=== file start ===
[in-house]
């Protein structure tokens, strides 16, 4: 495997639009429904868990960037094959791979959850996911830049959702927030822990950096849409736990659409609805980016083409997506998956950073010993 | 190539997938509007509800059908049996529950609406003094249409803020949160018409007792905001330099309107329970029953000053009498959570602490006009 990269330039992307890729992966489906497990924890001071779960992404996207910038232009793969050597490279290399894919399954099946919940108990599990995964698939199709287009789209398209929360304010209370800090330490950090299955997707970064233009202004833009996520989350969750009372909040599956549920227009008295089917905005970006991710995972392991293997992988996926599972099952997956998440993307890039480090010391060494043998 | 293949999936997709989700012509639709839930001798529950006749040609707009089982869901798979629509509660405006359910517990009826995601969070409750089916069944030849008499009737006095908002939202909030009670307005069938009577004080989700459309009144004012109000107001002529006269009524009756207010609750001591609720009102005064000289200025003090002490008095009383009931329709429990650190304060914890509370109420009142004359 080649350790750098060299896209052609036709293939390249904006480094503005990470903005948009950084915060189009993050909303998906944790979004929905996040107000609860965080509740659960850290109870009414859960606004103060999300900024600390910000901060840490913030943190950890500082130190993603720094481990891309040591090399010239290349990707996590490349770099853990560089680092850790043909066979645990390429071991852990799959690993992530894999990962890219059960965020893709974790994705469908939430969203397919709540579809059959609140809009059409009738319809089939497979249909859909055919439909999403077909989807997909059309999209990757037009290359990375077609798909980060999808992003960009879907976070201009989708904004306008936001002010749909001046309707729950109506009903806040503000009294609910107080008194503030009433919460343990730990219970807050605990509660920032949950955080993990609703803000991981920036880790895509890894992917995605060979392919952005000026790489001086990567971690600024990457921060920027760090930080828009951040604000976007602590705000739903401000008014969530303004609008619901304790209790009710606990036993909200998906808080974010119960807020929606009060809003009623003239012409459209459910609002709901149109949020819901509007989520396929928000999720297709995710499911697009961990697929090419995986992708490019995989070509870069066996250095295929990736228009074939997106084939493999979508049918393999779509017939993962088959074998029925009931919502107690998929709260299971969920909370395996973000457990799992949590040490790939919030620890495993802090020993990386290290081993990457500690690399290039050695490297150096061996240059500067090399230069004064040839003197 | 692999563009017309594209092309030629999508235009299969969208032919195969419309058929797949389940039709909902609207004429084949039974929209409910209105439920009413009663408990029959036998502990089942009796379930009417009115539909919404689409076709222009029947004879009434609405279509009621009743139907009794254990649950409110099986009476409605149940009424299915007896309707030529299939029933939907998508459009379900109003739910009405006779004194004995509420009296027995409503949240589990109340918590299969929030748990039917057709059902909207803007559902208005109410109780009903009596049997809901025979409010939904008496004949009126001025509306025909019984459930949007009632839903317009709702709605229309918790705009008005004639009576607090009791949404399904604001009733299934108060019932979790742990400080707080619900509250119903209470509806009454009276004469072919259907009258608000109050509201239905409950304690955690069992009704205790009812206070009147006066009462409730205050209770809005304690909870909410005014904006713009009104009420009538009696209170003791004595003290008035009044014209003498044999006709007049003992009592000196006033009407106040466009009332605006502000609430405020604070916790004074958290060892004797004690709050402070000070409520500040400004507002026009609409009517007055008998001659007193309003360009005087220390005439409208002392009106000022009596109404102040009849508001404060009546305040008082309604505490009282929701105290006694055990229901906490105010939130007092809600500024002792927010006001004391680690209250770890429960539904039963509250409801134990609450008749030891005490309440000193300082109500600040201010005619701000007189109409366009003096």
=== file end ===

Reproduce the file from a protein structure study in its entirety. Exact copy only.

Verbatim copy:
[in-house]
């Protein structure tokens, strides 16, 4: 495997639009429904868990960037094959791979959850996911830049959702927030822990950096849409736990659409609805980016083409997506998956950073010993 | 190539997938509007509800059908049996529950609406003094249409803020949160018409007792905001330099309107329970029953000053009498959570602490006009 990269330039992307890729992966489906497990924890001071779960992404996207910038232009793969050597490279290399894919399954099946919940108990599990995964698939199709287009789209398209929360304010209370800090330490950090299955997707970064233009202004833009996520989350969750009372909040599956549920227009008295089917905005970006991710995972392991293997992988996926599972099952997956998440993307890039480090010391060494043998 | 293949999936997709989700012509639709839930001798529950006749040609707009089982869901798979629509509660405006359910517990009826995601969070409750089916069944030849008499009737006095908002939202909030009670307005069938009577004080989700459309009144004012109000107001002529006269009524009756207010609750001591609720009102005064000289200025003090002490008095009383009931329709429990650190304060914890509370109420009142004359 080649350790750098060299896209052609036709293939390249904006480094503005990470903005948009950084915060189009993050909303998906944790979004929905996040107000609860965080509740659960850290109870009414859960606004103060999300900024600390910000901060840490913030943190950890500082130190993603720094481990891309040591090399010239290349990707996590490349770099853990560089680092850790043909066979645990390429071991852990799959690993992530894999990962890219059960965020893709974790994705469908939430969203397919709540579809059959609140809009059409009738319809089939497979249909859909055919439909999403077909989807997909059309999209990757037009290359990375077609798909980060999808992003960009879907976070201009989708904004306008936001002010749909001046309707729950109506009903806040503000009294609910107080008194503030009433919460343990730990219970807050605990509660920032949950955080993990609703803000991981920036880790895509890894992917995605060979392919952005000026790489001086990567971690600024990457921060920027760090930080828009951040604000976007602590705000739903401000008014969530303004609008619901304790209790009710606990036993909200998906808080974010119960807020929606009060809003009623003239012409459209459910609002709901149109949020819901509007989520396929928000999720297709995710499911697009961990697929090419995986992708490019995989070509870069066996250095295929990736228009074939997106084939493999979508049918393999779509017939993962088959074998029925009931919502107690998929709260299971969920909370395996973000457990799992949590040490790939919030620890495993802090020993990386290290081993990457500690690399290039050695490297150096061996240059500067090399230069004064040839003197 | 692999563009017309594209092309030629999508235009299969969208032919195969419309058929797949389940039709909902609207004429084949039974929209409910209105439920009413009663408990029959036998502990089942009796379930009417009115539909919404689409076709222009029947004879009434609405279509009621009743139907009794254990649950409110099986009476409605149940009424299915007896309707030529299939029933939907998508459009379900109003739910009405006779004194004995509420009296027995409503949240589990109340918590299969929030748990039917057709059902909207803007559902208005109410109780009903009596049997809901025979409010939904008496004949009126001025509306025909019984459930949007009632839903317009709702709605229309918790705009008005004639009576607090009791949404399904604001009733299934108060019932979790742990400080707080619900509250119903209470509806009454009276004469072919259907009258608000109050509201239905409950304690955690069992009704205790009812206070009147006066009462409730205050209770809005304690909870909410005014904006713009009104009420009538009696209170003791004595003290008035009044014209003498044999006709007049003992009592000196006033009407106040466009009332605006502000609430405020604070916790004074958290060892004797004690709050402070000070409520500040400004507002026009609409009517007055008998001659007193309003360009005087220390005439409208002392009106000022009596109404102040009849508001404060009546305040008082309604505490009282929701105290006694055990229901906490105010939130007092809600500024002792927010006001004391680690209250770890429960539904039963509250409801134990609450008749030891005490309440000193300082109500600040201010005619701000007189109409366009003096």